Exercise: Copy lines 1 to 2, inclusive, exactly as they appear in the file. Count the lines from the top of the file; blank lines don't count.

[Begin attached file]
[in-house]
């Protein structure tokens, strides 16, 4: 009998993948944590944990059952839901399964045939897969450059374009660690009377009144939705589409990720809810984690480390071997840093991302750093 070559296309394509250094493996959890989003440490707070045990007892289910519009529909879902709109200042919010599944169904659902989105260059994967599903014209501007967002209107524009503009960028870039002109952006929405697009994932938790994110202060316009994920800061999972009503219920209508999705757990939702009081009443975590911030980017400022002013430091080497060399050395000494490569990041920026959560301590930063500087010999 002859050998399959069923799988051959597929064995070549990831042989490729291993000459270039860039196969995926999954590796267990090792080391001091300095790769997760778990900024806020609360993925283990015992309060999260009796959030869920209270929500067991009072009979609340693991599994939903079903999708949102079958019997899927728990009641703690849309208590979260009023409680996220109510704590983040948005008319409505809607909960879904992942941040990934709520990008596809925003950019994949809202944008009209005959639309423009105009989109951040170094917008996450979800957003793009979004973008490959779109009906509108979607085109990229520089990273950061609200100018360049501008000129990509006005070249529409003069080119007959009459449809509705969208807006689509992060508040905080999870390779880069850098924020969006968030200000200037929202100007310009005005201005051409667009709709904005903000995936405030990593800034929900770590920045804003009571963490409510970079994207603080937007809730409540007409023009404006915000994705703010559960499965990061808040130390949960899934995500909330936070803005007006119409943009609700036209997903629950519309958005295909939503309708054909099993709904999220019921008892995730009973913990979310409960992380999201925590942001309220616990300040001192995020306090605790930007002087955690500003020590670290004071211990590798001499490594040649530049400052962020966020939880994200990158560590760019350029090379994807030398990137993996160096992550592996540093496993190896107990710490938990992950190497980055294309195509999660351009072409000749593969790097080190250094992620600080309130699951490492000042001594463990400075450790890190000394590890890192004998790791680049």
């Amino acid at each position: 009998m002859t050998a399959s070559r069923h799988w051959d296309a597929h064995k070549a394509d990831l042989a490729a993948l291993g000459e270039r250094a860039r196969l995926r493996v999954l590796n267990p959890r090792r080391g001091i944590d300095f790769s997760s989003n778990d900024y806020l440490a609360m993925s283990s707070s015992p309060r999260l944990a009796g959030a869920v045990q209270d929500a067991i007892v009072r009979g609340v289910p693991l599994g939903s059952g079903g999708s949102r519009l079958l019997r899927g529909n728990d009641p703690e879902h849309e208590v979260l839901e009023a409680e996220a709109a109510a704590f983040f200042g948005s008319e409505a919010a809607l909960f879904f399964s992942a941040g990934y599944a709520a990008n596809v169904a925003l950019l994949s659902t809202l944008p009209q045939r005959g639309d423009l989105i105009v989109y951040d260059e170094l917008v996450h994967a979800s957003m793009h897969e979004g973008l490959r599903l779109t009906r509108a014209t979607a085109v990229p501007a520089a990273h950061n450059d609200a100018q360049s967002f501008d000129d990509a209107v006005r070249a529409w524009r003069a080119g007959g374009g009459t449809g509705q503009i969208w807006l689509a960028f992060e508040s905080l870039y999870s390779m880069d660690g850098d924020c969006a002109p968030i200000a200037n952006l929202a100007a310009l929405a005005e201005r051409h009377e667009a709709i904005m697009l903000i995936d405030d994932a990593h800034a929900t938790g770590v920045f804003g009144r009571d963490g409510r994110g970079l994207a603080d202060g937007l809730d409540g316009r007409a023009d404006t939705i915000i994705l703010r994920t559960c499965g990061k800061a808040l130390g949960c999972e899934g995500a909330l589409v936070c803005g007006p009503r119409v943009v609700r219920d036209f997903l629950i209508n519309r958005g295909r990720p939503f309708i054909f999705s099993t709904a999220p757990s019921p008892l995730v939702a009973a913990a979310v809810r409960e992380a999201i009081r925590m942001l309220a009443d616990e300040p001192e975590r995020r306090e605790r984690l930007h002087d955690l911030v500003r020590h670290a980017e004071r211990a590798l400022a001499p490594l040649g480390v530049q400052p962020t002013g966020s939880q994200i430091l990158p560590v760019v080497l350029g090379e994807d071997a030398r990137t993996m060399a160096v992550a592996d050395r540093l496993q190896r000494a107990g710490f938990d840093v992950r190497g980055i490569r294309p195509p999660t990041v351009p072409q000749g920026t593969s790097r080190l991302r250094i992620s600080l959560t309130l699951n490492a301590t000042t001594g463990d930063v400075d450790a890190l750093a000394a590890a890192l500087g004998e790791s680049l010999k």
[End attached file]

[in-house]
């Protein structure tokens, strides 16, 4: 009998993948944590944990059952839901399964045939897969450059374009660690009377009144939705589409990720809810984690480390071997840093991302750093 070559296309394509250094493996959890989003440490707070045990007892289910519009529909879902709109200042919010599944169904659902989105260059994967599903014209501007967002209107524009503009960028870039002109952006929405697009994932938790994110202060316009994920800061999972009503219920209508999705757990939702009081009443975590911030980017400022002013430091080497060399050395000494490569990041920026959560301590930063500087010999 002859050998399959069923799988051959597929064995070549990831042989490729291993000459270039860039196969995926999954590796267990090792080391001091300095790769997760778990900024806020609360993925283990015992309060999260009796959030869920209270929500067991009072009979609340693991599994939903079903999708949102079958019997899927728990009641703690849309208590979260009023409680996220109510704590983040948005008319409505809607909960879904992942941040990934709520990008596809925003950019994949809202944008009209005959639309423009105009989109951040170094917008996450979800957003793009979004973008490959779109009906509108979607085109990229520089990273950061609200100018360049501008000129990509006005070249529409003069080119007959009459449809509705969208807006689509992060508040905080999870390779880069850098924020969006968030200000200037929202100007310009005005201005051409667009709709904005903000995936405030990593800034929900770590920045804003009571963490409510970079994207603080937007809730409540007409023009404006915000994705703010559960499965990061808040130390949960899934995500909330936070803005007006119409943009609700036209997903629950519309958005295909939503309708054909099993709904999220019921008892995730009973913990979310409960992380999201925590942001309220616990300040001192995020306090605790930007002087955690500003020590670290004071211990590798001499490594040649530049400052962020966020939880994200990158560590760019350029090379994807030398990137993996160096992550592996540093496993190896107990710490938990992950190497980055294309195509999660351009072409000749593969790097080190250094992620600080309130699951490492000042001594463990400075450790890190000394590890890192004998790791680049």